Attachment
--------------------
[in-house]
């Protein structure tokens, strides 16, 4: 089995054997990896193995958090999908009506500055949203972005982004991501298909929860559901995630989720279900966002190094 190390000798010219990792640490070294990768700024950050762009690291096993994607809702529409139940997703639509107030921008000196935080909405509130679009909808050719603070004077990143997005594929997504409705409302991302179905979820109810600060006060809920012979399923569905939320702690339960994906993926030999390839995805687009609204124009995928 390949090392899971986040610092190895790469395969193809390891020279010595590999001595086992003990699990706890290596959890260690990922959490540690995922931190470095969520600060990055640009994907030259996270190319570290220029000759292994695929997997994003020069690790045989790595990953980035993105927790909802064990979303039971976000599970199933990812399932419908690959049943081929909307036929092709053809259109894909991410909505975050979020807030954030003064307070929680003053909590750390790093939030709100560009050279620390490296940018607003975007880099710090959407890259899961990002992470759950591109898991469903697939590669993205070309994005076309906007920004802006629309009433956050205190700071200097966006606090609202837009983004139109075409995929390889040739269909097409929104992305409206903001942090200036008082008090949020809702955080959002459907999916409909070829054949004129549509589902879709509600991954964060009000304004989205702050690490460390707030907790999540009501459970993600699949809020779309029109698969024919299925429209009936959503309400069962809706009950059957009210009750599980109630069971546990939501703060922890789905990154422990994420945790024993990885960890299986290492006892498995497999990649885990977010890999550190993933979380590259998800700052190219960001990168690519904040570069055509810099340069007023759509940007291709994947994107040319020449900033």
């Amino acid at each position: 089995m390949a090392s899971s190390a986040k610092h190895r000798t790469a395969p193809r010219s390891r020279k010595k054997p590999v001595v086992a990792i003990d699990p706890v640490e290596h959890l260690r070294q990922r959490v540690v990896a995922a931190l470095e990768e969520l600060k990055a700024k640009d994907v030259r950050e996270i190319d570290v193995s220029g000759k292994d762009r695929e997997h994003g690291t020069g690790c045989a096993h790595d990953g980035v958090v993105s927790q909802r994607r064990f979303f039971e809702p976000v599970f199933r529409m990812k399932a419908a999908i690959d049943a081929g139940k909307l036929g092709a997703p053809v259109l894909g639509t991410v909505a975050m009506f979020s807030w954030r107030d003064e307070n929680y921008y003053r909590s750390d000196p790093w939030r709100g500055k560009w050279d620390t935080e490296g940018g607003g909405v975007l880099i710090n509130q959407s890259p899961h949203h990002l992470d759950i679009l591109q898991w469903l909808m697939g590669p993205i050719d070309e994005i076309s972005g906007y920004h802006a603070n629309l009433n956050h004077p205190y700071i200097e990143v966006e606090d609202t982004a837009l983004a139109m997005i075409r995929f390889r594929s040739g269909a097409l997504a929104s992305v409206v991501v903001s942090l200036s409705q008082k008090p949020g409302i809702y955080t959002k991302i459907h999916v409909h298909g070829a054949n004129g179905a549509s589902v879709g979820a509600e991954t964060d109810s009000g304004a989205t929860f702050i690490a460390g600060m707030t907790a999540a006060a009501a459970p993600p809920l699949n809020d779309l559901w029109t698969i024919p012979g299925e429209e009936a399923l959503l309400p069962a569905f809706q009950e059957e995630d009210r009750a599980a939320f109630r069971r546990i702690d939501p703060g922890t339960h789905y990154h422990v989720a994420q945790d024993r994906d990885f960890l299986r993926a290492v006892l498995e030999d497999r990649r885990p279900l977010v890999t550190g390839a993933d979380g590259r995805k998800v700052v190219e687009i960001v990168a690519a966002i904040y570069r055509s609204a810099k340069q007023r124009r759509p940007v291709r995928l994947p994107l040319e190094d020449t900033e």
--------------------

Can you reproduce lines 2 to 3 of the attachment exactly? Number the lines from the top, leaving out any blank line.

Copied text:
């Protein structure tokens, strides 16, 4: 089995054997990896193995958090999908009506500055949203972005982004991501298909929860559901995630989720279900966002190094 190390000798010219990792640490070294990768700024950050762009690291096993994607809702529409139940997703639509107030921008000196935080909405509130679009909808050719603070004077990143997005594929997504409705409302991302179905979820109810600060006060809920012979399923569905939320702690339960994906993926030999390839995805687009609204124009995928 390949090392899971986040610092190895790469395969193809390891020279010595590999001595086992003990699990706890290596959890260690990922959490540690995922931190470095969520600060990055640009994907030259996270190319570290220029000759292994695929997997994003020069690790045989790595990953980035993105927790909802064990979303039971976000599970199933990812399932419908690959049943081929909307036929092709053809259109894909991410909505975050979020807030954030003064307070929680003053909590750390790093939030709100560009050279620390490296940018607003975007880099710090959407890259899961990002992470759950591109898991469903697939590669993205070309994005076309906007920004802006629309009433956050205190700071200097966006606090609202837009983004139109075409995929390889040739269909097409929104992305409206903001942090200036008082008090949020809702955080959002459907999916409909070829054949004129549509589902879709509600991954964060009000304004989205702050690490460390707030907790999540009501459970993600699949809020779309029109698969024919299925429209009936959503309400069962809706009950059957009210009750599980109630069971546990939501703060922890789905990154422990994420945790024993990885960890299986290492006892498995497999990649885990977010890999550190993933979380590259998800700052190219960001990168690519904040570069055509810099340069007023759509940007291709994947994107040319020449900033």
């Amino acid at each position: 089995m390949a090392s899971s190390a986040k610092h190895r000798t790469a395969p193809r010219s390891r020279k010595k054997p590999v001595v086992a990792i003990d699990p706890v640490e290596h959890l260690r070294q990922r959490v540690v990896a995922a931190l470095e990768e969520l600060k990055a700024k640009d994907v030259r950050e996270i190319d570290v193995s220029g000759k292994d762009r695929e997997h994003g690291t020069g690790c045989a096993h790595d990953g980035v958090v993105s927790q909802r994607r064990f979303f039971e809702p976000v599970f199933r529409m990812k399932a419908a999908i690959d049943a081929g139940k909307l036929g092709a997703p053809v259109l894909g639509t991410v909505a975050m009506f979020s807030w954030r107030d003064e307070n929680y921008y003053r909590s750390d000196p790093w939030r709100g500055k560009w050279d620390t935080e490296g940018g607003g909405v975007l880099i710090n509130q959407s890259p899961h949203h990002l992470d759950i679009l591109q898991w469903l909808m697939g590669p993205i050719d070309e994005i076309s972005g906007y920004h802006a603070n629309l009433n956050h004077p205190y700071i200097e990143v966006e606090d609202t982004a837009l983004a139109m997005i075409r995929f390889r594929s040739g269909a097409l997504a929104s992305v409206v991501v903001s942090l200036s409705q008082k008090p949020g409302i809702y955080t959002k991302i459907h999916v409909h298909g070829a054949n004129g179905a549509s589902v879709g979820a509600e991954t964060d109810s009000g304004a989205t929860f702050i690490a460390g600060m707030t907790a999540a006060a009501a459970p993600p809920l699949n809020d779309l559901w029109t698969i024919p012979g299925e429209e009936a399923l959503l309400p069962a569905f809706q009950e059957e995630d009210r009750a599980a939320f109630r069971r546990i702690d939501p703060g922890t339960h789905y990154h422990v989720a994420q945790d024993r994906d990885f960890l299986r993926a290492v006892l498995e030999d497999r990649r885990p279900l977010v890999t550190g390839a993933d979380g590259r995805k998800v700052v190219e687009i960001v990168a690519a966002i904040y570069r055509s609204a810099k340069q007023r124009r759509p940007v291709r995928l994947p994107l040319e190094d020449t900033e």